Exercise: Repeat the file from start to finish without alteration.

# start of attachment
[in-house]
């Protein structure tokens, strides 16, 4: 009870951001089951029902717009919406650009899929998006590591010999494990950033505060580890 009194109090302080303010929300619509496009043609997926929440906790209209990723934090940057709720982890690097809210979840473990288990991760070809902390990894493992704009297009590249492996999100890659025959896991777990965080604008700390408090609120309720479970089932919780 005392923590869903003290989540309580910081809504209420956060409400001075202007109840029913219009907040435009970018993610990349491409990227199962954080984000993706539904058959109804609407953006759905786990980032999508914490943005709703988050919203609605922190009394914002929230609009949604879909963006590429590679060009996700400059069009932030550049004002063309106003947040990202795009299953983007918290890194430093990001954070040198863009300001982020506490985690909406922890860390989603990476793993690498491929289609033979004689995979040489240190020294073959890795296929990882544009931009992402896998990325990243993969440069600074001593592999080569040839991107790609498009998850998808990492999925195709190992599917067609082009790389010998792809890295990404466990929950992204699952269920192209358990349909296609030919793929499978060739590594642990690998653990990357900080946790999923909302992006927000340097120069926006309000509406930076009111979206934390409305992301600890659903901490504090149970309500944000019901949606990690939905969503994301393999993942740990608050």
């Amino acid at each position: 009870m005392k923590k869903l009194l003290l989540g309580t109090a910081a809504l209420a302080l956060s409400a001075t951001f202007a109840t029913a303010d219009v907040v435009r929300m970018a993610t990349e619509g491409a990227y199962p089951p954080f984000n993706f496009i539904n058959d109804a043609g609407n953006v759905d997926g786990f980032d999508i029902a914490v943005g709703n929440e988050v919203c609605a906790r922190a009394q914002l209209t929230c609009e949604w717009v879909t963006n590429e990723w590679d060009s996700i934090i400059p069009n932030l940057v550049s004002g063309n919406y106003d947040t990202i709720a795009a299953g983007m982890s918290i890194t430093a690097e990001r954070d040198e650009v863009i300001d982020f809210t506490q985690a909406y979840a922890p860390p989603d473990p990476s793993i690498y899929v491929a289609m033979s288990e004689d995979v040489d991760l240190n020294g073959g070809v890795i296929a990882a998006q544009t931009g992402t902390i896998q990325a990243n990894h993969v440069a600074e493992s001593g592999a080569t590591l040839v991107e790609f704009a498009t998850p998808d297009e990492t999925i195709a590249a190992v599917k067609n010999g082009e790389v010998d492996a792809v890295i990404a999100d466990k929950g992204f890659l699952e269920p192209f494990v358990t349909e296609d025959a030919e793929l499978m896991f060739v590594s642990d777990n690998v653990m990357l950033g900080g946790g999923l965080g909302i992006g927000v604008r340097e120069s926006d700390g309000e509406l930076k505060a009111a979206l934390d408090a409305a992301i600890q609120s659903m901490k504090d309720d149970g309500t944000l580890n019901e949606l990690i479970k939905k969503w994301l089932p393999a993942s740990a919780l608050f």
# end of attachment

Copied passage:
[in-house]
């Protein structure tokens, strides 16, 4: 009870951001089951029902717009919406650009899929998006590591010999494990950033505060580890 009194109090302080303010929300619509496009043609997926929440906790209209990723934090940057709720982890690097809210979840473990288990991760070809902390990894493992704009297009590249492996999100890659025959896991777990965080604008700390408090609120309720479970089932919780 005392923590869903003290989540309580910081809504209420956060409400001075202007109840029913219009907040435009970018993610990349491409990227199962954080984000993706539904058959109804609407953006759905786990980032999508914490943005709703988050919203609605922190009394914002929230609009949604879909963006590429590679060009996700400059069009932030550049004002063309106003947040990202795009299953983007918290890194430093990001954070040198863009300001982020506490985690909406922890860390989603990476793993690498491929289609033979004689995979040489240190020294073959890795296929990882544009931009992402896998990325990243993969440069600074001593592999080569040839991107790609498009998850998808990492999925195709190992599917067609082009790389010998792809890295990404466990929950992204699952269920192209358990349909296609030919793929499978060739590594642990690998653990990357900080946790999923909302992006927000340097120069926006309000509406930076009111979206934390409305992301600890659903901490504090149970309500944000019901949606990690939905969503994301393999993942740990608050």
């Amino acid at each position: 009870m005392k923590k869903l009194l003290l989540g309580t109090a910081a809504l209420a302080l956060s409400a001075t951001f202007a109840t029913a303010d219009v907040v435009r929300m970018a993610t990349e619509g491409a990227y199962p089951p954080f984000n993706f496009i539904n058959d109804a043609g609407n953006v759905d997926g786990f980032d999508i029902a914490v943005g709703n929440e988050v919203c609605a906790r922190a009394q914002l209209t929230c609009e949604w717009v879909t963006n590429e990723w590679d060009s996700i934090i400059p069009n932030l940057v550049s004002g063309n919406y106003d947040t990202i709720a795009a299953g983007m982890s918290i890194t430093a690097e990001r954070d040198e650009v863009i300001d982020f809210t506490q985690a909406y979840a922890p860390p989603d473990p990476s793993i690498y899929v491929a289609m033979s288990e004689d995979v040489d991760l240190n020294g073959g070809v890795i296929a990882a998006q544009t931009g992402t902390i896998q990325a990243n990894h993969v440069a600074e493992s001593g592999a080569t590591l040839v991107e790609f704009a498009t998850p998808d297009e990492t999925i195709a590249a190992v599917k067609n010999g082009e790389v010998d492996a792809v890295i990404a999100d466990k929950g992204f890659l699952e269920p192209f494990v358990t349909e296609d025959a030919e793929l499978m896991f060739v590594s642990d777990n690998v653990m990357l950033g900080g946790g999923l965080g909302i992006g927000v604008r340097e120069s926006d700390g309000e509406l930076k505060a009111a979206l934390d408090a409305a992301i600890q609120s659903m901490k504090d309720d149970g309500t944000l580890n019901e949606l990690i479970k939905k969503w994301l089932p393999a993942s740990a919780l608050f």